HDFC Bank shares fell nearly 4 per cent on BSE on Wednesday after brokerage firms showed their mixed response to the stock after the bank’s analyst and institutional investors meeting on 18 September. The stock opened at Rs 1,599 against the previous close of Rs 1,629.05 and plunged over 4.02 per cent to Rs 1,563.50 in Wednesday’s session so far.
The market capitalization (mcap) of the country’s second-largest bank declined to Rs 11.86 lakh crore on the BSE. HDFC Bank shares have underperformed the BSE Sensex in the last year. The stock has jumped by around 4 per cent while the Sensex has climbed over 12 per cent in the period.
On the BSE, the stock touched its 52-week high of Rs 1,757.80 on 3 July this year, and its 52-week low of Rs 1,365.05 on 30 September 2022.
The gross non-performing asset (NPA) ratio of India’s largest private sector bank is expected to widen to 1.4 per cent as of 1 July, compared to 1.2 per cent as of 30 June this year, chief financial officer (CFO) Srinivasan Vaidyanathan told analysts on Monday. The bank also said that the net NPA ratio will increase to 0.4 per cent from 0.3 per cent at the end of the first quarter.
The increase in bad loans is due to HDFC’s non-retail housing loan portfolio, where the gross bad loans are at 6.7 per cent as of 1 July.
HDFC Bank is expected to witness a decline in net interest margins (NIM) owing to the liquidity surplus from the mortgage financier. It reported an NIM of 4.3 per cent on 30 June, which likely to slip to 3.9-4 per cent post-merger.
Normura India has double-downgraded HDFC Bank stock to neutral from buy and slashed target price to Rs 1,800 from Rs 1,970 earlier. The foreign brokerage firm said net worth adjustments will have a negative 4 per cent impact on its estimated FY24 book value per share.
Nomura expects NIM cuts of 25 bps in FY24 and 15-20 bps in FY25–26 on excess liquidity and accounting adjustments. Moreover, it suggested a higher cost-to-income ratio due to accounting changes, including the upfronting of sourcing costs under IGAAP for HDFC against amortisation under IndAS. It also suggested a sharp increase in NPAs in HDFC Ltd’s corporate loan book.
"Our EPS cuts of 5-9 per cent over FY24-26F and BVPS cuts of 7 per cent largely factor in these, in our view. This depresses HDFC Bank's medium-term RoA profile further, and the gap versus ICICI Bank's 2.2 per cent RoA profile is even starker now. Further, while the bank did not mention any changes to its loan growth outlook, we remain watchful of any near-term impact arising out of pressure to maintain elevated liquidity levels," Nomura India said.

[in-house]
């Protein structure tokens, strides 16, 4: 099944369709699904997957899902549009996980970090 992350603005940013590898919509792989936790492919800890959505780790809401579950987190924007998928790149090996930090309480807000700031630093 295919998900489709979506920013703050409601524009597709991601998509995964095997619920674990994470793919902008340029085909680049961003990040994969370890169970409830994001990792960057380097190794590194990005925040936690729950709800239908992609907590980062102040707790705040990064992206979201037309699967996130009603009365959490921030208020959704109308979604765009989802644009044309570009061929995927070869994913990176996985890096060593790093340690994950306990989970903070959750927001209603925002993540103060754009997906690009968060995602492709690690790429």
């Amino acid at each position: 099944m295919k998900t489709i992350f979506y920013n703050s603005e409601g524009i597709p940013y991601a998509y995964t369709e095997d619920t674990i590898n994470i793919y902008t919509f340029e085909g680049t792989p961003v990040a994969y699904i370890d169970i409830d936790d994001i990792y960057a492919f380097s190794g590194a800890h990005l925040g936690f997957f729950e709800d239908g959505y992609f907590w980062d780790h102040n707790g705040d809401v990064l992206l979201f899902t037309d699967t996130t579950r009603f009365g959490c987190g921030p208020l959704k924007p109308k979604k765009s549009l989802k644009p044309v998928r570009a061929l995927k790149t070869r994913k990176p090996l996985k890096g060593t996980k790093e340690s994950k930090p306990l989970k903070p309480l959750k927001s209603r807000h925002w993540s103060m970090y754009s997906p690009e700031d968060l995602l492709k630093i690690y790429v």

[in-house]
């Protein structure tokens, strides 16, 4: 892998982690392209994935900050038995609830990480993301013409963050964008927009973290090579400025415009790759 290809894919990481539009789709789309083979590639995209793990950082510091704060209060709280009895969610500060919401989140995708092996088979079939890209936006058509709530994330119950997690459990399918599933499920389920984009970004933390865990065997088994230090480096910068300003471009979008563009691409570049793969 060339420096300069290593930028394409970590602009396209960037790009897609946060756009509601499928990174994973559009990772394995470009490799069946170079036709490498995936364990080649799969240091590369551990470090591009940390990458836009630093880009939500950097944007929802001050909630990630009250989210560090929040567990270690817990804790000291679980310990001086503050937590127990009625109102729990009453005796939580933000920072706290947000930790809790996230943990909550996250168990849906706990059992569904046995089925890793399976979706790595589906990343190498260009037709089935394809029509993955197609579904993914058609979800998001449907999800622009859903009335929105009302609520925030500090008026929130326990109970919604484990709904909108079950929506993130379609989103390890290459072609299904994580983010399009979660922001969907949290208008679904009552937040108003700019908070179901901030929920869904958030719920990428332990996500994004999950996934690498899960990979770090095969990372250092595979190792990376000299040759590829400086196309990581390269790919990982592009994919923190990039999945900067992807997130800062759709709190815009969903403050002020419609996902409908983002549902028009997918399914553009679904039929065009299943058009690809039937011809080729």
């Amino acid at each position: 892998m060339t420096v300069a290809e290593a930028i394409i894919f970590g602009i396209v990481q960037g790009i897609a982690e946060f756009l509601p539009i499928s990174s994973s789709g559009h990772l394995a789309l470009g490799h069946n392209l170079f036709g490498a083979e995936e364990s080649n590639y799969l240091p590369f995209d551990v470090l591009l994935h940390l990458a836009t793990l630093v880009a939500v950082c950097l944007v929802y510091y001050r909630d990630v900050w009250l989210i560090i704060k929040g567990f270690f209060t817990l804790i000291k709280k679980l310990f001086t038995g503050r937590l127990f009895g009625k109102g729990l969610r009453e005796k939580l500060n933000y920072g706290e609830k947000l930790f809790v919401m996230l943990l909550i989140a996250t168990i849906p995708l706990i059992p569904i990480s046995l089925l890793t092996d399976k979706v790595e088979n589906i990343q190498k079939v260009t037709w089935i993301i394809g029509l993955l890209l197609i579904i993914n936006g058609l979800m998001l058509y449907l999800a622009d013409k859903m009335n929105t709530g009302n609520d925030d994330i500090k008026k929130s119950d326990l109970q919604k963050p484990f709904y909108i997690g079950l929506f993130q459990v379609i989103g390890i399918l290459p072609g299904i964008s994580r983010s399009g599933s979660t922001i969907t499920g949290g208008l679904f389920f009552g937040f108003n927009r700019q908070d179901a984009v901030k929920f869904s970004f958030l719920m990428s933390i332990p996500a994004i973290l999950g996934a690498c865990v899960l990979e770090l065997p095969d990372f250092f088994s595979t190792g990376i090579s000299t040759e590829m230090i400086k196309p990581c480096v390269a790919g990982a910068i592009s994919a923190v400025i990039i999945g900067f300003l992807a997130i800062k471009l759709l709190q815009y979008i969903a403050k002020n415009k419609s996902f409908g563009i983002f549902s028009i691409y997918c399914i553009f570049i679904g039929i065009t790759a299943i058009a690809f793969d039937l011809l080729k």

On the other hand, Goldman Sachs retained a ‘buy’ call on the stock with a target price of Rs 2,051, implying a 26 per cent upside potential. The US-based brokerage believes that the bank is well placed to gain significant market share in both lending and deposits over the next few years due to its expanding distribution network and its strong focus on cross-selling to existing customers.
"We forecast sector-leading earnings growth of 17 per cent in FY23-26E and superior return ratios (average ROA and ROE at nearly 2 per cent and about 16 per cent, respectively, over FY24-26E) with a high degree of earnings visibility," Goldman Sachs said.
Motilal Oswal Securities said it was conservative it its projections and estimated NIM in FY24 to be at 3.75 per cent, which is in line with the pro forma merger estimates. The cut in the brokerage firm’s book value projections is due to the impact on net worth from the transition to IGAAP, credit policy harmonisation, and other factors.
It suggested a revised target of Rs 1,950. "Besides, the drag from excess liquidity, ICRR, and continued unwinding of the non-individual loan portfolio of HDFC Ltd will further impact margins and earnings," the firm said.